• The Cranky Product Manager is cranky: “Software Sisters, add your own experiences in the comments!”
  • The Awesome Foundation is running a programming workshop for girls, which will have them “design, program, and produce their own video games based on situations, systems, or relationships in their own lives”.
  • Brit Mandelo has a post titled “Queering SFF: Two Feminist Book Clubs for 2011” up at TOR.com.

If you have links of interest, please share them in comments here, or if you’re a delicious user, tag them “geekfeminism” to bring them to our attention. Please note that we tend to stick to publishing recent links (from the last month or so).

Thanks to everyone who suggested links in comments and on delicious.

Macho, macho ‘spam, I want to be a macho ‘spam (8th April, 2010)

  • jesstess at Stemming wants to motivate programming for a twelve year old girl. Head on over and give her ideas.
  • There’s discussion following on from Cath Elliott’s admiration of The Lord of the Rings in The Guardian (linkspammed here):
    • Tolkien’s Ladies: Is Geek Culture Female-Friendly? Anna N doesn’t think feminists need an “excuse” to like things, but also doesn’t think Eowyn alone makes LOTR especially feminist.
    • Feminism vs geek culture?: liliacsigil notes that Anna N is talking about commercially produced geek media, and that geek culture is not monolithic and has many women and feminists, and returns to the issue of “strong women characters” in geek media.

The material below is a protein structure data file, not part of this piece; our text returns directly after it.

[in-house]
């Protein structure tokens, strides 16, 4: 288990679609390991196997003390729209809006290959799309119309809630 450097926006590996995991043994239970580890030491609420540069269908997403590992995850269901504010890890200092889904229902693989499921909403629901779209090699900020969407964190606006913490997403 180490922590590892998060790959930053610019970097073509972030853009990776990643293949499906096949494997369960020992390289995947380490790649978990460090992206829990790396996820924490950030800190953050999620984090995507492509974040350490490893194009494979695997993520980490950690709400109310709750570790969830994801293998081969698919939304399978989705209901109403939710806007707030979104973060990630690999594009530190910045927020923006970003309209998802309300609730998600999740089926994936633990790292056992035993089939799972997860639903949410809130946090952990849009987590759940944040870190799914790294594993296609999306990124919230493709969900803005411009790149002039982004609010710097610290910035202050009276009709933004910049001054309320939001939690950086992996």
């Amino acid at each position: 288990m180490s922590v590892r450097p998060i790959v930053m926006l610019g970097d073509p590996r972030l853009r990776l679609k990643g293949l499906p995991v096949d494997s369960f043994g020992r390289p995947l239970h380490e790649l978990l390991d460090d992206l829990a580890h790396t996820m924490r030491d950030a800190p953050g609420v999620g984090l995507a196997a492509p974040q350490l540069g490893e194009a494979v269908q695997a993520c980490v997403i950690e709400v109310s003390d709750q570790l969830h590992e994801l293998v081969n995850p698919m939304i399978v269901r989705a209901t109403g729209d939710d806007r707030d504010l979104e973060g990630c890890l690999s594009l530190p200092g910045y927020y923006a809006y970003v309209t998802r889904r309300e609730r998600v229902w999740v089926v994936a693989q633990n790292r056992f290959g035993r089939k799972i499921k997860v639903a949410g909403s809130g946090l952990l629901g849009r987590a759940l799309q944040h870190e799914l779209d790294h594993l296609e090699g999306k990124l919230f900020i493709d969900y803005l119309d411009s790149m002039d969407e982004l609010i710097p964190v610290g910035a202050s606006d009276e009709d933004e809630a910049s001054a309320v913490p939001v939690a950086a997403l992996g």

• Study: Pay, Promotion Limits Lead Women to Exit Engineering: ‘What’s for sure is that “it’s not about math or getting your hands dirty,” says Hunt. “It’s not because these women mistakenly wandered into engineering.'”. (Also, WTF at ad inserted into the article: “See iPhone apps for new moms.”)
  • Girls abandon dolls for Web-based toys: an anecdote-driven story about possible new play styles among girls.
  • Being Inclusive vs Not Being Exclusive: ‘A group of people put on some creative project, and someone notices that there’s a lack of representation of X Minority for whatever reason, sometimes noting that they themselves are in the minority. The people organising the project get defensive and say “But we’re not excluding anyone! We are open to everybody! They just need to sign on!†There is a huge difference between not being exclusive and being inclusive.’ (Via FWD.)
  • Five+ Ways Being Transgender in Fandom Really Sucks, and Why I Stick With It Anyway: iambic writes about his experiences as a trans fan.
  • Research Conversations: Munmun De Choudhury writes about her computer science research on homophily in social networks, that is, similar people forming connections.